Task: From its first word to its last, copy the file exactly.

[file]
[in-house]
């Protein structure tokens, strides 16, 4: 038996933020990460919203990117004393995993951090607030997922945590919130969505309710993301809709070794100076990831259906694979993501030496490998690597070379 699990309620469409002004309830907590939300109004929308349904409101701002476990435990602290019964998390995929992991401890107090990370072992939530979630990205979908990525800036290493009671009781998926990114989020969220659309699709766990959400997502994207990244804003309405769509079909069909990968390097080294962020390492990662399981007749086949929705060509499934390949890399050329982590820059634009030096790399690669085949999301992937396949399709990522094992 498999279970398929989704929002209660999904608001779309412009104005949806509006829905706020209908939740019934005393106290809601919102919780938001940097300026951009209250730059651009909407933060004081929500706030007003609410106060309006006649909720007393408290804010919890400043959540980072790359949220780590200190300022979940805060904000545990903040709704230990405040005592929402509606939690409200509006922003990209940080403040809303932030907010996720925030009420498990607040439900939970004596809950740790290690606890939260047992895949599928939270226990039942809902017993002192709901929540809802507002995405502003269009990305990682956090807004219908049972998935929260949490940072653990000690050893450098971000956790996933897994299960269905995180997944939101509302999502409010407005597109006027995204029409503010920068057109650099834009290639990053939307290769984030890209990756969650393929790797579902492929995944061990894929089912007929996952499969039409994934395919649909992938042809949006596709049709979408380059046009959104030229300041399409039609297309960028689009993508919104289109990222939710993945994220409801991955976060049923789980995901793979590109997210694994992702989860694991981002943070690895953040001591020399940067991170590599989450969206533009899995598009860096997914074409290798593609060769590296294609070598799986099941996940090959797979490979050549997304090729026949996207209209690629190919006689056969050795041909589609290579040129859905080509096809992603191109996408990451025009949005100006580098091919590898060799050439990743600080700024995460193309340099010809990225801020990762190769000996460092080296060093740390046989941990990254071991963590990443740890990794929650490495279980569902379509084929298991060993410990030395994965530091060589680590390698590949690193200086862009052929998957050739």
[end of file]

[in-house]
């Protein structure tokens, strides 16, 4: 038996933020990460919203990117004393995993951090607030997922945590919130969505309710993301809709070794100076990831259906694979993501030496490998690597070379 699990309620469409002004309830907590939300109004929308349904409101701002476990435990602290019964998390995929992991401890107090990370072992939530979630990205979908990525800036290493009671009781998926990114989020969220659309699709766990959400997502994207990244804003309405769509079909069909990968390097080294962020390492990662399981007749086949929705060509499934390949890399050329982590820059634009030096790399690669085949999301992937396949399709990522094992 498999279970398929989704929002209660999904608001779309412009104005949806509006829905706020209908939740019934005393106290809601919102919780938001940097300026951009209250730059651009909407933060004081929500706030007003609410106060309006006649909720007393408290804010919890400043959540980072790359949220780590200190300022979940805060904000545990903040709704230990405040005592929402509606939690409200509006922003990209940080403040809303932030907010996720925030009420498990607040439900939970004596809950740790290690606890939260047992895949599928939270226990039942809902017993002192709901929540809802507002995405502003269009990305990682956090807004219908049972998935929260949490940072653990000690050893450098971000956790996933897994299960269905995180997944939101509302999502409010407005597109006027995204029409503010920068057109650099834009290639990053939307290769984030890209990756969650393929790797579902492929995944061990894929089912007929996952499969039409994934395919649909992938042809949006596709049709979408380059046009959104030229300041399409039609297309960028689009993508919104289109990222939710993945994220409801991955976060049923789980995901793979590109997210694994992702989860694991981002943070690895953040001591020399940067991170590599989450969206533009899995598009860096997914074409290798593609060769590296294609070598799986099941996940090959797979490979050549997304090729026949996207209209690629190919006689056969050795041909589609290579040129859905080509096809992603191109996408990451025009949005100006580098091919590898060799050439990743600080700024995460193309340099010809990225801020990762190769000996460092080296060093740390046989941990990254071991963590990443740890990794929650490495279980569902379509084929298991060993410990030395994965530091060589680590390698590949690193200086862009052929998957050739």